We strongly advise that the expression of war only be used when speaking about organized state violence - the use of it against another state or politically organized entity. The wording is less important than the idea behind it. War is organized, that is, the conduct of war, warfare, waging of war, is organized and purposeful, politically motivated, systemic and systematic. War is violent, that is, it causes death and destruction. War belongs to the property of states; individuals resorting to violence are criminals. War also can also be seen as a phenomenon which takes place in an armed battle between states; yet, both the structural and phenomenological approximations follow the same logic.
We can also justifiably talk of civil wars (Sic!), intifada and insurgencies, wars of liberation, where one of the fighting parties is a state and the other, not necessarily having the formal status of a state, an organized group operating as a political entity. The political character of fronts, armies, and organizations of liberation, even tribes, is obvious: the political character does not require a parliament or parties but rather desires, set objectives, and thought-out means and measures to achieve the ambitions. Harold Lasswell's 1936 book titled Politics. Who Gets What, When, How made this clear straightaway. If a politically organized and motivated entity is conducting systematic and organized death and destruction-causing violence against another similar entity, let's face it: it is a war. Legally, this may not be the case, but then, legally, very few wars have been waged since the Korean War (which, by the way, has not yet formally ended).
Our approximation of war is Clausewitzian. Despite the changes in its colours and structures - the famous chameleon argument - the nature of war as violent, uncertain, and purposeful remains. The current and anticipated state of cyber activities and operations, even by states, does not fit these criteria.
Cyber operations have not caused large-scale destructive effects. Communications have been blocked, web pages have been smudged, electricity has been shut off, information has been destroyed, industrial systems have been halted, and financial and identity losses have been suffered. Yet there is very little smoke and rubble, and, most importantly, no human casualties. In fact, almost any other human activity is more lethal than cyber operations.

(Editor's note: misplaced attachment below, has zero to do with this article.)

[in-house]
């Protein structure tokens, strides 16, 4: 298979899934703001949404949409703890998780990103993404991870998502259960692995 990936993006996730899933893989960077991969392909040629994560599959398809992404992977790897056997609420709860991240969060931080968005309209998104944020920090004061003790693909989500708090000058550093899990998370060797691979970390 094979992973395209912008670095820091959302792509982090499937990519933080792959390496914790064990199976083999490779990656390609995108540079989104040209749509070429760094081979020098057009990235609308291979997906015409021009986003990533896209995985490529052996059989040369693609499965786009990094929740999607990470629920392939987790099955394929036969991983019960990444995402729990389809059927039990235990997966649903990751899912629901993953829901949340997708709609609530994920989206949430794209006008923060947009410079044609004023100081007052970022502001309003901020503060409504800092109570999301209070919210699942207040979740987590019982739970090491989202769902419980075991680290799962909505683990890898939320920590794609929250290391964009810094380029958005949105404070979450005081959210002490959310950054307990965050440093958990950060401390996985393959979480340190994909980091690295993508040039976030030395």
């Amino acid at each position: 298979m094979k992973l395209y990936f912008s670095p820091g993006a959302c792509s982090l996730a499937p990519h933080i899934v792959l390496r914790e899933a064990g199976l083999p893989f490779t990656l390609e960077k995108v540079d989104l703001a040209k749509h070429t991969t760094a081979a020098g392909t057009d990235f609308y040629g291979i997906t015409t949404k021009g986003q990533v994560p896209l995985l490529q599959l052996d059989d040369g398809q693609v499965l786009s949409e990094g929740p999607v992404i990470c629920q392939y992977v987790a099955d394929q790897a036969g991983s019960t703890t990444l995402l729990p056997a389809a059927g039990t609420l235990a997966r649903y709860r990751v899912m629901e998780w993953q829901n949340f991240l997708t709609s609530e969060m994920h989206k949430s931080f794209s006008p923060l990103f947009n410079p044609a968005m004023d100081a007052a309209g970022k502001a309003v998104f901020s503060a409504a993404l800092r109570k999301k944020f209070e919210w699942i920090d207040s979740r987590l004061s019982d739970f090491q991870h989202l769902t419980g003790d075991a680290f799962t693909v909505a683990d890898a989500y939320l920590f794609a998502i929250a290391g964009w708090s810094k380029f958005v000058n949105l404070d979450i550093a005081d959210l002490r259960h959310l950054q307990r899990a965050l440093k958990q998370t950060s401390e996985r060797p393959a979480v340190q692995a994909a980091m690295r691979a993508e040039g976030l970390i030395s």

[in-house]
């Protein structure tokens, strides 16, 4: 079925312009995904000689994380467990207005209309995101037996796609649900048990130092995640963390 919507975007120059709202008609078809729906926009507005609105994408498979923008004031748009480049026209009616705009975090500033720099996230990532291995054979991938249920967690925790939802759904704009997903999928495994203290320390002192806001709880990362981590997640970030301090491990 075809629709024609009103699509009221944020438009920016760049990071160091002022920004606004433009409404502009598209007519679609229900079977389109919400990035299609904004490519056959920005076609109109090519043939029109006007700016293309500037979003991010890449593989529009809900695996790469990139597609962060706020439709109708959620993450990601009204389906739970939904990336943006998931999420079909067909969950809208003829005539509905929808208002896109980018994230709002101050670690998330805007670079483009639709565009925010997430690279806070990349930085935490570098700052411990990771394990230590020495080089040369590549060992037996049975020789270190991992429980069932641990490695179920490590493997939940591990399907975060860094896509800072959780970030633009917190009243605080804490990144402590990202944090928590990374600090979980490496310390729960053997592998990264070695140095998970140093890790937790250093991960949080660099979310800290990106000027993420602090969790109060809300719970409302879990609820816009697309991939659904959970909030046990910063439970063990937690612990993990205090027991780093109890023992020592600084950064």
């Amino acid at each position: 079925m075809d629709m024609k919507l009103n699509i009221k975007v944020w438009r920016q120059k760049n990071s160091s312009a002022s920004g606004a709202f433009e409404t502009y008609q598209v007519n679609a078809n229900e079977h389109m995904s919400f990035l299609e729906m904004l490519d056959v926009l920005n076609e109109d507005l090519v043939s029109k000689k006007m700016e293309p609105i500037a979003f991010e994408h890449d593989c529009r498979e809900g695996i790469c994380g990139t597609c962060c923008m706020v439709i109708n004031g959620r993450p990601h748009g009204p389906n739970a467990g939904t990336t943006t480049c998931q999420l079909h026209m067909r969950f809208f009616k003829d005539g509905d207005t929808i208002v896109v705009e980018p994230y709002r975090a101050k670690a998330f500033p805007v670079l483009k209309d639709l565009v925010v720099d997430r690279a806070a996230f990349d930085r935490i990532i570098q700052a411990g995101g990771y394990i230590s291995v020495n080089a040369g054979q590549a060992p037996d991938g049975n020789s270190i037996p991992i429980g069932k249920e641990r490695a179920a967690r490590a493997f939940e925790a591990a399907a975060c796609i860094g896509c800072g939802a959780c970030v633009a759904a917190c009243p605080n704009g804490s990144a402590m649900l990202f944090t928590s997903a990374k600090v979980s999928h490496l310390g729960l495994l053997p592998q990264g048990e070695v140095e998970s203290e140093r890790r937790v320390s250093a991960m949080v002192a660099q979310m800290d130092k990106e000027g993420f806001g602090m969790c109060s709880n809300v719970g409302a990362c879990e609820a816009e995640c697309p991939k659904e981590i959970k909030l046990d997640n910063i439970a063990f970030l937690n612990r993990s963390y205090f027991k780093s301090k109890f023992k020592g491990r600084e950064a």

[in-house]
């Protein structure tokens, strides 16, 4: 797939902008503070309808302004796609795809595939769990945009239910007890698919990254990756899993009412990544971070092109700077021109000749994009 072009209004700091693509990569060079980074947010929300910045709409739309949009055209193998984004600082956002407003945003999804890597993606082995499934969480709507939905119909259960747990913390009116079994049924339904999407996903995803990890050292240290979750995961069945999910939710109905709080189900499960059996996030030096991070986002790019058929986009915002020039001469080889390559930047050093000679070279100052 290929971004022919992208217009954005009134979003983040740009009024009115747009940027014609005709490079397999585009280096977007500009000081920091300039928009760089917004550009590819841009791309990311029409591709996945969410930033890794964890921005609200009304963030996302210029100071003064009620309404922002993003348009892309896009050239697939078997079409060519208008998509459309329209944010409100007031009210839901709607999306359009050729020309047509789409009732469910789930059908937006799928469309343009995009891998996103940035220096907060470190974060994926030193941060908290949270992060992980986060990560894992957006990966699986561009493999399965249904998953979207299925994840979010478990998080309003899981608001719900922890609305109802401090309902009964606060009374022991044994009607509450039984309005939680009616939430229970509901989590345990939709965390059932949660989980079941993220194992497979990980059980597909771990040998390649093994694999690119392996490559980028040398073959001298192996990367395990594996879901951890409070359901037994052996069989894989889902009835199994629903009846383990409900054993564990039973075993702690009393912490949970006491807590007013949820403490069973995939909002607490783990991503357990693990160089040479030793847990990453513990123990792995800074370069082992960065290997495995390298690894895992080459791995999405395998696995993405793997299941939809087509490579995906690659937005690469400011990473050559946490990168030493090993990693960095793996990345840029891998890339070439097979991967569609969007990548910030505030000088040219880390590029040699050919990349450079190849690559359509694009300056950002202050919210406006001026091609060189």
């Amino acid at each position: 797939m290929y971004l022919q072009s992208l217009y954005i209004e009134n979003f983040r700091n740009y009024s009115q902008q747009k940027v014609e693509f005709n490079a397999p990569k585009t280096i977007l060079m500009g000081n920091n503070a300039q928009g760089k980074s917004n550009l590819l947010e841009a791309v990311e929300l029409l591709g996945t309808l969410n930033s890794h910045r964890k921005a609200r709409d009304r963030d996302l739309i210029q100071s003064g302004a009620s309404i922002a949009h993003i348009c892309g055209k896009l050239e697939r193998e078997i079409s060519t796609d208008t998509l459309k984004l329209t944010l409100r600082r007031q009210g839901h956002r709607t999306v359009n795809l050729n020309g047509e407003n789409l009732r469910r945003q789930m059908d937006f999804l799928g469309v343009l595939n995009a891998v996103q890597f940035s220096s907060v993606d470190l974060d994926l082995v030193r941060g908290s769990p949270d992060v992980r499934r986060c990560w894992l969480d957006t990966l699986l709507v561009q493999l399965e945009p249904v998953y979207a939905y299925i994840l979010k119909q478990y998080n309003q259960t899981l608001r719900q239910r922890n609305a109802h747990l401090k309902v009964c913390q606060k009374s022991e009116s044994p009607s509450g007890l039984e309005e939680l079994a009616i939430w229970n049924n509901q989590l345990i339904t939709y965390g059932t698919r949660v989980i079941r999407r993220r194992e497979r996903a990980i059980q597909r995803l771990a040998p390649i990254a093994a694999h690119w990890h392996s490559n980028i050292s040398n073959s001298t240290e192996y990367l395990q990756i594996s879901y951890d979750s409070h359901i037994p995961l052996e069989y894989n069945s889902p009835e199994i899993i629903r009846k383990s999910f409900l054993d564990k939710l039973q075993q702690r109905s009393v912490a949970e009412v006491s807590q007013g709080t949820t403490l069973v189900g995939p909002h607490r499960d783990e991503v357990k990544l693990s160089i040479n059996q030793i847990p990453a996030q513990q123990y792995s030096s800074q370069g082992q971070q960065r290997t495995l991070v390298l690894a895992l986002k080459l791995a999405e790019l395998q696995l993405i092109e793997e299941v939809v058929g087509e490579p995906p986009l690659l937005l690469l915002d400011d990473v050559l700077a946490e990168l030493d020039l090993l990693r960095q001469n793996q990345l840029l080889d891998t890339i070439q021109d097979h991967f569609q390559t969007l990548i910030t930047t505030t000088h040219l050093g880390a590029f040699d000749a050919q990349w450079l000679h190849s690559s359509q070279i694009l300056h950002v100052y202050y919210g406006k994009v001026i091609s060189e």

Most importantly, cyber effects, ranging from manipulation to denial of access and services to degradation and destruction of information and systems are not likely to cause such second- and third-level effects that would make states resort to war. Cyber operations do not threaten the existence of states or shackle the balances of power, they do not create wider, long-term, and decisive effects that military campaigns and war proper aim for and can achieve. In the brutal reality of political decision-making, the question is not one of the conceptual possibility of death and destruction, but the scope of violent, devastating, and painful effects.
Why then are many nations nevertheless developing cyber military capabilities, establishing cyber-specific units and commands, training and educating personnel to conduct cyber operations, and waging war in cyberspace? For example, since 2012, the USA has been systematically reviewing its national strategies, joint military doctrines, and field manuals to incorporate cyber capabilities as an elementary part of all military operations and functions. This would also include deploying cyber units and teams to tactical land forces formations, perhaps "down" to manoeuvre brigades, integrating cyber capabilities into the full range of military operations. Russia and China are trying to incorporate tools of information warfare into their military forces. The tree-hugging Nordics are building up capacities of cyberwarfare, and Estonia, et tu, a nation of barely over one million inhabitants, established a cyber command in November 2018. What's that, militarization?